The End Is Always Near

Apocalyptic Moments, from the Bronze Age Collapse to Nuclear Near Misses

[Amazon Link]

I was inspired to request that the Portsmouth Public Library buy this book by a recent Reason podcast with the author, Dan Carlin. The library gave it a thumbs-up, ordered it, held it for me, and here it is. Anticlimax: I didn't find the book as entertaining as the podcast.

I was expecting something different, probably. There are no end of doomsayers predicting how some new invention, product, lifestyle, philosophy, etc. is gonna destroy civilization as we know it. Yet here we are. The doomsayers are always wrong, QED.

Except, as Dan Carlin points out, they've always been right. At least about those great, century-spanning civilizations that aren't around anymore. You don't see the Assyrian Empire making trouble, do you? Greeks? Romans? Please. And then there's the mysterious Bronze Age collapse.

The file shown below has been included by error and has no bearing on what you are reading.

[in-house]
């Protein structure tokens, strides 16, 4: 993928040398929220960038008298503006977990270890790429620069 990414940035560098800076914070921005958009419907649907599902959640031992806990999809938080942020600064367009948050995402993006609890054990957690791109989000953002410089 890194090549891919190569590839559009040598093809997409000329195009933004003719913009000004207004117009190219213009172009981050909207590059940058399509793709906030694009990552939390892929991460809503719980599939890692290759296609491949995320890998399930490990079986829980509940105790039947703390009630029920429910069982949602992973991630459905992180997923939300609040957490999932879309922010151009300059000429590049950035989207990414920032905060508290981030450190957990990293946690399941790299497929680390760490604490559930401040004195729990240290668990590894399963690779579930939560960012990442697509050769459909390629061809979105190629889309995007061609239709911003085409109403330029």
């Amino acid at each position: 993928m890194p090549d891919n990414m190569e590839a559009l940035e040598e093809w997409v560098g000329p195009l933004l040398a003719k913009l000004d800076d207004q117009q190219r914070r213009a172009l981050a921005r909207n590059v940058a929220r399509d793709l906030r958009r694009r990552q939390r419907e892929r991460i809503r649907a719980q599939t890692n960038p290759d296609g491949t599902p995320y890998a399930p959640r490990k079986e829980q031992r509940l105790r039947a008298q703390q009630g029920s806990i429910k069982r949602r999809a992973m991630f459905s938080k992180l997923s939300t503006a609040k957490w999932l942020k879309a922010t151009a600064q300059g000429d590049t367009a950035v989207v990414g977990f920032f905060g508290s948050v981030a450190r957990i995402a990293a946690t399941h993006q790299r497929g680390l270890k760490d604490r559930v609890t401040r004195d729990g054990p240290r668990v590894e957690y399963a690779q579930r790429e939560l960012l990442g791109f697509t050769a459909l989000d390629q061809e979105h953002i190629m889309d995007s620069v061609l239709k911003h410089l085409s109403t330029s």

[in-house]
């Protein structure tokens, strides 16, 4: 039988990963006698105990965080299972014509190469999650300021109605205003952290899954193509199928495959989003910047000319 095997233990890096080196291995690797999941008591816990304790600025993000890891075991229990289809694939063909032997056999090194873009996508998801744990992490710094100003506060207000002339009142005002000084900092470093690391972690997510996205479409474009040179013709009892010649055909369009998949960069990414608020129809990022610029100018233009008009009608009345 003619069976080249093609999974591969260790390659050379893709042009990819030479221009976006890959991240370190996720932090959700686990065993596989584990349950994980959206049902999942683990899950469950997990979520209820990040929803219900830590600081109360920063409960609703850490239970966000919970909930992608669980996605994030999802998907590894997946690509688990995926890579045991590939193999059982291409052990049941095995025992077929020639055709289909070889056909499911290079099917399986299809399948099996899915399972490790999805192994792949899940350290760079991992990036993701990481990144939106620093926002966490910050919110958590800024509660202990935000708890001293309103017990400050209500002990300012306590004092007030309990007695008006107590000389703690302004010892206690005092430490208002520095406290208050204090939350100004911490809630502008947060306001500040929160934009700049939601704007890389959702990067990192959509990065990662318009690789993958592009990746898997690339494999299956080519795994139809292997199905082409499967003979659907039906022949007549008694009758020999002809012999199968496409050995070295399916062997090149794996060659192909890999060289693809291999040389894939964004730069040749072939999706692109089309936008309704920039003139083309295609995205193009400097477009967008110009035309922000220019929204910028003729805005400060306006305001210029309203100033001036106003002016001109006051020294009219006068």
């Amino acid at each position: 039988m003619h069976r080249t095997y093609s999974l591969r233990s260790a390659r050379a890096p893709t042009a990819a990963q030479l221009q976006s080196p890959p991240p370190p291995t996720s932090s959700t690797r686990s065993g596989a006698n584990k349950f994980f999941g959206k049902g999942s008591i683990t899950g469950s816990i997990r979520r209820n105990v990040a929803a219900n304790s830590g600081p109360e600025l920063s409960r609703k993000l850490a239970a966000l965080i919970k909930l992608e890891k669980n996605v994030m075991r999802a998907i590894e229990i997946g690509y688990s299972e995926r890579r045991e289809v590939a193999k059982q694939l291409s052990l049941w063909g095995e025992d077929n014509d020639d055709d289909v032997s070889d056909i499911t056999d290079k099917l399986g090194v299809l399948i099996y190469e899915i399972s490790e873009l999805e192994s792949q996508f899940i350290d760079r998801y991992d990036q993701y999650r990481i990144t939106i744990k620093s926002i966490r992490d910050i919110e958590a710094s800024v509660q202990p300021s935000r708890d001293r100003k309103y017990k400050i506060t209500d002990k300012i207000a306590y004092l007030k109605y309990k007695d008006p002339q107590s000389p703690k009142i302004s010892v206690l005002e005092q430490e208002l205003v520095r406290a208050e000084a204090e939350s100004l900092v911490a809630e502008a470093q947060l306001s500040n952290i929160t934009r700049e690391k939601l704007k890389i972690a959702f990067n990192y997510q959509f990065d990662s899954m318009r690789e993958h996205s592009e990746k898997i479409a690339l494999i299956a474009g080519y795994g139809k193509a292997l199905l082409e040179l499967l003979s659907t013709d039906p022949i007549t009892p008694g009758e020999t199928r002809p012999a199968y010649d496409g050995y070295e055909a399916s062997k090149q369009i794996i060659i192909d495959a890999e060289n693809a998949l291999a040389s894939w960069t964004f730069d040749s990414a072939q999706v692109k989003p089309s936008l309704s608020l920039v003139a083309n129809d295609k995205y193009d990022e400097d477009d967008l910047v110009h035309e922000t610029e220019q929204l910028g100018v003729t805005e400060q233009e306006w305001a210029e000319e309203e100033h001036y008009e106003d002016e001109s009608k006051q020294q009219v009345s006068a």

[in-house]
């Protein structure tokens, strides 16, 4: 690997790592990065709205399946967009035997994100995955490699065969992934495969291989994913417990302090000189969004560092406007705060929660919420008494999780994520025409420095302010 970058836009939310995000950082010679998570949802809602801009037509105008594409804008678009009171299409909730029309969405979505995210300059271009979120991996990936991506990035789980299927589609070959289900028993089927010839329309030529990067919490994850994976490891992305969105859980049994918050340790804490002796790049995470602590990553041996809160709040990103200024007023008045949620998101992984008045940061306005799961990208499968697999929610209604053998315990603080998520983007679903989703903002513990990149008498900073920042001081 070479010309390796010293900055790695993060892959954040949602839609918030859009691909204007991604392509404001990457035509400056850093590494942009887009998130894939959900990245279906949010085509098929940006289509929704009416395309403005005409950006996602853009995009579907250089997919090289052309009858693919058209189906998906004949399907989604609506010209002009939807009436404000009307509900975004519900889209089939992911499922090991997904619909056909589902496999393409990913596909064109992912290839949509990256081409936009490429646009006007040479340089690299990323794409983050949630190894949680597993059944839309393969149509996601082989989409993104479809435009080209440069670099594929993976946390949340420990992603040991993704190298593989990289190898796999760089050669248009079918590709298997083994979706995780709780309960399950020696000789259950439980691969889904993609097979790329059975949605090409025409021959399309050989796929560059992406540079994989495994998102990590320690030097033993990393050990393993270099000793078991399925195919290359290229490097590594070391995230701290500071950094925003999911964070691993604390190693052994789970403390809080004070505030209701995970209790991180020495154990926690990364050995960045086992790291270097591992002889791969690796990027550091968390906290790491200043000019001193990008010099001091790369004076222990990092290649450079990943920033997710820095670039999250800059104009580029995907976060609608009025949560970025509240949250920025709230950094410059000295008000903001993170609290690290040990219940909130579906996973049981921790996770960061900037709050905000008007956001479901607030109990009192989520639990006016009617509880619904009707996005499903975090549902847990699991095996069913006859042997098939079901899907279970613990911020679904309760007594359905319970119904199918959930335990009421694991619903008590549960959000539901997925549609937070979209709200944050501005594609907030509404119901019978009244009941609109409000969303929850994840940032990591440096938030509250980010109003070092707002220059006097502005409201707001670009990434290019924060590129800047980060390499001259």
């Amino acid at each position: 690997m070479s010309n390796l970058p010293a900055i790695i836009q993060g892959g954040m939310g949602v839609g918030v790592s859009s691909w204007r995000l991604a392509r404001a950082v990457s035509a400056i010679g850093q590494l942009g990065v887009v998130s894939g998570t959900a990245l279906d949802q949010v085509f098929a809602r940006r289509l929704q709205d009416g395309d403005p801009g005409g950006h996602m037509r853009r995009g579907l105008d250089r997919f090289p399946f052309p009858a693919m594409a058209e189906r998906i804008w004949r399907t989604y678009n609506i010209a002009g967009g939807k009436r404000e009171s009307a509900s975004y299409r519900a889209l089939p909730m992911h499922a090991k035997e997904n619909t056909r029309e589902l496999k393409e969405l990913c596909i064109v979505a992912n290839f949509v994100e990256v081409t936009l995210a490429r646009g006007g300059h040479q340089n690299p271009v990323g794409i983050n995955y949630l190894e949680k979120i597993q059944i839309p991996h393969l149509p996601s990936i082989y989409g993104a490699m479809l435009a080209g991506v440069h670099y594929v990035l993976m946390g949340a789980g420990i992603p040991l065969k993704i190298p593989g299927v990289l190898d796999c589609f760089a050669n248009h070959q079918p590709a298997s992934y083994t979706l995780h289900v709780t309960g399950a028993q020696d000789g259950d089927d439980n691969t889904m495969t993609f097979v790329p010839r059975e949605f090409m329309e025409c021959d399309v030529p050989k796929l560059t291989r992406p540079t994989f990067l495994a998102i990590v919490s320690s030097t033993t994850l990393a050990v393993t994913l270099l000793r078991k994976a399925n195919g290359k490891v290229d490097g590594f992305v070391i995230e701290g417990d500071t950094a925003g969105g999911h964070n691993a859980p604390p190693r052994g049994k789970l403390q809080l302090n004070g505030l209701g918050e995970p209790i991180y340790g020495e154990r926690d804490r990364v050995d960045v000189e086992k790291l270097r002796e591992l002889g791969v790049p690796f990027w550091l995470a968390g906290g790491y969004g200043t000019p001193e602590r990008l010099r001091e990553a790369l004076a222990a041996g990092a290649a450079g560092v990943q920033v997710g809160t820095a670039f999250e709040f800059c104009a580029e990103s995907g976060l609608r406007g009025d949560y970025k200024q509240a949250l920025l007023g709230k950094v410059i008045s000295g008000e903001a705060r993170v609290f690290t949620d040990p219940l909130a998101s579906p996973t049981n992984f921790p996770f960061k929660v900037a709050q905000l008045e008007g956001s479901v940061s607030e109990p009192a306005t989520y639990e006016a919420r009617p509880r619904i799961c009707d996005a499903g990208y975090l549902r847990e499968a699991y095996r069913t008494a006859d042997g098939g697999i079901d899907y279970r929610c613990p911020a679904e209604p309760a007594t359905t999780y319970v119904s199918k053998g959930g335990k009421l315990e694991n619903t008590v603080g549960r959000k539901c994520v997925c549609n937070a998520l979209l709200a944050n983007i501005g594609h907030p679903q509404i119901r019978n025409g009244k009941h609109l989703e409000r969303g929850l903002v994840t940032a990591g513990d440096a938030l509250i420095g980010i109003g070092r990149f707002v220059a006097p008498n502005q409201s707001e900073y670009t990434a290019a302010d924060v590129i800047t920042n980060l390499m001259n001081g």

Within a period of forty to fifty years at the end of the thirteenth and the beginning of the twelfth century almost every significant city in the eastern Mediterranean world was destroyed, many of them never to be occupied again.

And nobody really knows why. Carlin offers theories, aka guesses.

So are we really all that different? Maybe. History doesn't always repeat itself ("but it rhymes"). Still, it says the betting odds should be against us.

Carlin looks at other stuff too. The nature of pandemics. The development of nuclear weapons, how we've flirted with using them. The ethics of civilian war casualties. (Killing noncombatants has gone in and out of style, and the method matters. Bombing folks from the air is seen as regrettable; but sending in ground troops to slaughter an equal number would be seen as an atrocity.)

Carlin has a very popular podcast, Hardcore History®. I think this book shows the difficulty in translating your talent in one field to another; Carlin's prose doesn't grab, and the book's diversity of topics seemed more like a lack of focus.